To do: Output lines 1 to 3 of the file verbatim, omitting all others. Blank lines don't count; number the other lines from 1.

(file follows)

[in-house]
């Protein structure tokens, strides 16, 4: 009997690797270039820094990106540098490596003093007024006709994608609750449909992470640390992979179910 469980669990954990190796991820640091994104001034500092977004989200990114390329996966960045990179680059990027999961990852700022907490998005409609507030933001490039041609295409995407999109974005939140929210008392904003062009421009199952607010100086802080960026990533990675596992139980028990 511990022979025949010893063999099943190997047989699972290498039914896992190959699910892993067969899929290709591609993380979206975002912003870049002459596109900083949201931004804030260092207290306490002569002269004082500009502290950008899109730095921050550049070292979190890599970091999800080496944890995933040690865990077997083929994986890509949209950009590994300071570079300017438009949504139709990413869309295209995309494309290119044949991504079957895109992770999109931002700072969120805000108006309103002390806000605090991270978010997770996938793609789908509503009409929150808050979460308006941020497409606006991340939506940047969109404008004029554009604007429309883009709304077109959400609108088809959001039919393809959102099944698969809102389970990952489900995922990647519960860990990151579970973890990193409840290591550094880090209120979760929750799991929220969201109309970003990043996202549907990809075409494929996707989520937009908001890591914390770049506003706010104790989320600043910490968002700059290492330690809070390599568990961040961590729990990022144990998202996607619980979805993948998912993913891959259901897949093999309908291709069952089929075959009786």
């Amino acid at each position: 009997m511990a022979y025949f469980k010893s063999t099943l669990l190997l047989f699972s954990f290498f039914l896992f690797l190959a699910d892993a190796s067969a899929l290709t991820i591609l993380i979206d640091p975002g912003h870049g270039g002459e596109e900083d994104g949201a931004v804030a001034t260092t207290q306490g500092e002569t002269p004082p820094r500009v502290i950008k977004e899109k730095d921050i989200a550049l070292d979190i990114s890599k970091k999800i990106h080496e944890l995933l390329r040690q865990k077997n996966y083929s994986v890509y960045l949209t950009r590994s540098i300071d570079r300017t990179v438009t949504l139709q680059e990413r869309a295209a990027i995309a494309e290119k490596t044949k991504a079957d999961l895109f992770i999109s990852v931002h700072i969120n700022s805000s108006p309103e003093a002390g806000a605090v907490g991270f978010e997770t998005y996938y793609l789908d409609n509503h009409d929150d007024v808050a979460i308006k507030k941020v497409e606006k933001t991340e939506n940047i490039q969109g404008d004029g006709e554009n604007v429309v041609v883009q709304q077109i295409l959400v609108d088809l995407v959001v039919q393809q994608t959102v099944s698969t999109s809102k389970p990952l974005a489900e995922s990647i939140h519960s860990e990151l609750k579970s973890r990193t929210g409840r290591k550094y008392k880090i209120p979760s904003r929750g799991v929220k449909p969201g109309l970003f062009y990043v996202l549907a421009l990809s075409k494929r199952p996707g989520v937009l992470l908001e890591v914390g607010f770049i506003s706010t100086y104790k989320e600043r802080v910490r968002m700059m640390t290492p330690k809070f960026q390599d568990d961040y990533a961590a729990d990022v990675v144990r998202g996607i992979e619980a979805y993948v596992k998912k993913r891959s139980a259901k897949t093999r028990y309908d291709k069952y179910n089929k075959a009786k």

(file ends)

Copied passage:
[in-house]
């Protein structure tokens, strides 16, 4: 009997690797270039820094990106540098490596003093007024006709994608609750449909992470640390992979179910 469980669990954990190796991820640091994104001034500092977004989200990114390329996966960045990179680059990027999961990852700022907490998005409609507030933001490039041609295409995407999109974005939140929210008392904003062009421009199952607010100086802080960026990533990675596992139980028990 511990022979025949010893063999099943190997047989699972290498039914896992190959699910892993067969899929290709591609993380979206975002912003870049002459596109900083949201931004804030260092207290306490002569002269004082500009502290950008899109730095921050550049070292979190890599970091999800080496944890995933040690865990077997083929994986890509949209950009590994300071570079300017438009949504139709990413869309295209995309494309290119044949991504079957895109992770999109931002700072969120805000108006309103002390806000605090991270978010997770996938793609789908509503009409929150808050979460308006941020497409606006991340939506940047969109404008004029554009604007429309883009709304077109959400609108088809959001039919393809959102099944698969809102389970990952489900995922990647519960860990990151579970973890990193409840290591550094880090209120979760929750799991929220969201109309970003990043996202549907990809075409494929996707989520937009908001890591914390770049506003706010104790989320600043910490968002700059290492330690809070390599568990961040961590729990990022144990998202996607619980979805993948998912993913891959259901897949093999309908291709069952089929075959009786």
């Amino acid at each position: 009997m511990a022979y025949f469980k010893s063999t099943l669990l190997l047989f699972s954990f290498f039914l896992f690797l190959a699910d892993a190796s067969a899929l290709t991820i591609l993380i979206d640091p975002g912003h870049g270039g002459e596109e900083d994104g949201a931004v804030a001034t260092t207290q306490g500092e002569t002269p004082p820094r500009v502290i950008k977004e899109k730095d921050i989200a550049l070292d979190i990114s890599k970091k999800i990106h080496e944890l995933l390329r040690q865990k077997n996966y083929s994986v890509y960045l949209t950009r590994s540098i300071d570079r300017t990179v438009t949504l139709q680059e990413r869309a295209a990027i995309a494309e290119k490596t044949k991504a079957d999961l895109f992770i999109s990852v931002h700072i969120n700022s805000s108006p309103e003093a002390g806000a605090v907490g991270f978010e997770t998005y996938y793609l789908d409609n509503h009409d929150d007024v808050a979460i308006k507030k941020v497409e606006k933001t991340e939506n940047i490039q969109g404008d004029g006709e554009n604007v429309v041609v883009q709304q077109i295409l959400v609108d088809l995407v959001v039919q393809q994608t959102v099944s698969t999109s809102k389970p990952l974005a489900e995922s990647i939140h519960s860990e990151l609750k579970s973890r990193t929210g409840r290591k550094y008392k880090i209120p979760s904003r929750g799991v929220k449909p969201g109309l970003f062009y990043v996202l549907a421009l990809s075409k494929r199952p996707g989520v937009l992470l908001e890591v914390g607010f770049i506003s706010t100086y104790k989320e600043r802080v910490r968002m700059m640390t290492p330690k809070f960026q390599d568990d961040y990533a961590a729990d990022v990675v144990r998202g996607i992979e619980a979805y993948v596992k998912k993913r891959s139980a259901k897949t093999r028990y309908d291709k069952y179910n089929k075959a009786k």